Do you have the right mindset to sell to China?

Foreign retailers with limited or no online fulillment capabilities must carefully consider how much they wish to invest — and which 
channels to serve—before they enter
the China market.

by Internet Retailer

Sepetember 2017; Internet Retailer

Why Expand to China?

Brick-and-mortar retailers around the world are looking toward foreign expansion more than ever before — thanks to the gloom of department stores’ contraction and the threat of Amazon’s domination. And China is at the top of that list because it’s not only the biggest e-commerce market worldwide, but it also continues to grow.

According to China’s National Bureau of Statistics report, from 2015 to 2016, the Chinese e-commerce market growth rate increased by 26%. That report also showed that e-commerce now represents 15.5% of total retail sales in the country.

But few Western retailers that expand into China are actually succeeding, says Don Zhao, co-founder and executive director of Azoya, an e-commerce technology provider and managed operator. “They’re failing because they don’t to listen to the local market, andthey underestimate the intense price competition and the sophistication of savvy Chinese consumers,” he adds.


Download the Internet Retailer's Asia 500 report before September 8th for free

Or get it at discounted price with code: Azoya50

According to Don Zhao, U.S.and foreign retailers with limited or no online fulillment capabilities must carefully consider how much they wish to invest — and which
 channels to serve—before they enterthe China market. They also needa thorough understanding of their category, pricing, online traf c costs, shipping, and duties—especially as they differ from country to country.

In addition, Don Zhao says Chinese consumers have different category and product preferences than in the United States—and they’re hard to predict, as trends constantly change in China. “Today’s Chinese consumers seek a more balanced lifestyle in which they prioritize health, family, and experiences,” he adds. “They are more selective about where they spend their money, shifting from products to services and from mass to premium products.”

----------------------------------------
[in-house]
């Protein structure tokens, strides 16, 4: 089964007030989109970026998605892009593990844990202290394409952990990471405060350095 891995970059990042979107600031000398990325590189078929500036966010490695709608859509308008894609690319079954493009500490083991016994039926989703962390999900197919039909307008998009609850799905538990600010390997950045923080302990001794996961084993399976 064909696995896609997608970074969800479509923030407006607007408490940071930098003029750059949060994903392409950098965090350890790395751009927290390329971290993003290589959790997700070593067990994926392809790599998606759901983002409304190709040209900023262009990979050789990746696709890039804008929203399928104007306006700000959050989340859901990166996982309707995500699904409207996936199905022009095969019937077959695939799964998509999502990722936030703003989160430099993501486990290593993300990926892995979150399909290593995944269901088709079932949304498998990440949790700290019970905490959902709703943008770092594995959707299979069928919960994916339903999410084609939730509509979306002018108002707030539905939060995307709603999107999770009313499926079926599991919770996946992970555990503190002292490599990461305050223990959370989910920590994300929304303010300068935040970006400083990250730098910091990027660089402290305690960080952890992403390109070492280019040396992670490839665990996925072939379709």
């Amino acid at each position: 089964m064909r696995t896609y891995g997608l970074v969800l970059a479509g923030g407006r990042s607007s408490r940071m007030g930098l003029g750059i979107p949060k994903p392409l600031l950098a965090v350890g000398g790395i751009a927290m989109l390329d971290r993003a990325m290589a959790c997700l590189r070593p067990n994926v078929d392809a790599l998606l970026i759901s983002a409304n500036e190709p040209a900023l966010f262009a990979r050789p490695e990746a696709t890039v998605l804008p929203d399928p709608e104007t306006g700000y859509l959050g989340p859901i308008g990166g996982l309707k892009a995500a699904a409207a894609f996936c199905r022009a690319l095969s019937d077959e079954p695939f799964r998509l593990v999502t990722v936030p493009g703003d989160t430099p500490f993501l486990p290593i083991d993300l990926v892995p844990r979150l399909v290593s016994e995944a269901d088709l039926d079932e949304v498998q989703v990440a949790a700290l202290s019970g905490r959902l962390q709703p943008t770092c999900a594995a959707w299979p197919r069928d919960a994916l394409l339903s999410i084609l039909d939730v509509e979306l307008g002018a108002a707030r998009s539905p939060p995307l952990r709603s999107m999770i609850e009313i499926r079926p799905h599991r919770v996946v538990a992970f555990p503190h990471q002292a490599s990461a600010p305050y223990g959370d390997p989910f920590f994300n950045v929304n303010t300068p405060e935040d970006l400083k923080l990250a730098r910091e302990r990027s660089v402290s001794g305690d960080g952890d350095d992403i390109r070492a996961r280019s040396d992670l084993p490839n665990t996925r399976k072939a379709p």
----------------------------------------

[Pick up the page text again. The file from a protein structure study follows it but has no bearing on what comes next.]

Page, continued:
Many U.S. retailers enter the China market through online marketplaces because they’re easy to set up, help raise brand awareness and attract huge traffic volume. But Don Zhao says this convenience come at a price—risk of brand reputation and, for smaller businesses, limited exposure of brand awareness. “Counterfeit products are one of the biggest potential problems in a marketplace, as they confuse consumers and damage retailers’ reputations,” he explains.

Alternatively, Don Zhao says a standalone site provides a suitable platform for long-term growth— giving them direct exposure to Chinese consumers, allows multichannel operations and integrates preferred payment options.

“However, it requires retailers have a proactive plan,” he says. “It takes time to test for the best traffic channel.” Don Zhao advises retailers to find a professional local partner to set up a sophisticated, and localized, platform, to manage its daily operations.

One example is Australian discount chain Pharmacy 4 Less, which partnered with Azoya when it wanted to enter the China market. Azoya launched a standalone site for Pharmacy 4 Less, managed the language factor with a dedicated Chinese customer service team, translated and localized the company’s product descriptions, and introduced it to logistic partners.

“We steered them through all the barriers a retailer might face in China,” Don Zhao says. “And it led to a great result on Pharmacy 4 Less’s Chinese e-commerce expansion.” In fact, the sales result of its’ Chinese site has reached to millions of dollars in 2016 after launched just one year.

Localizing for the China market is crucial

For a country the size of China, Don Zhao says although it may seem daunting to try to create localized strategies, it can be done and it’s worth the effort. “We genuinely want to help foreign retailers succeed in China by helping them gaina better understanding of the China market and its consumers,” he explains. “The cross-border e-commerce industry in China is mature and under control with government oversight for fair competition, and Chinese consumers crave foreign products. These trends mean now is the right time for U.S. retailers to create a comprehensive plan to grow by selling in China.”



Customers Come First 2018

The ‘Customers Come First 2018’ report from AzoyaLab covers essential data about the Chinese cross-border shoppers - where they from, when they shop, how they make cross-border purchase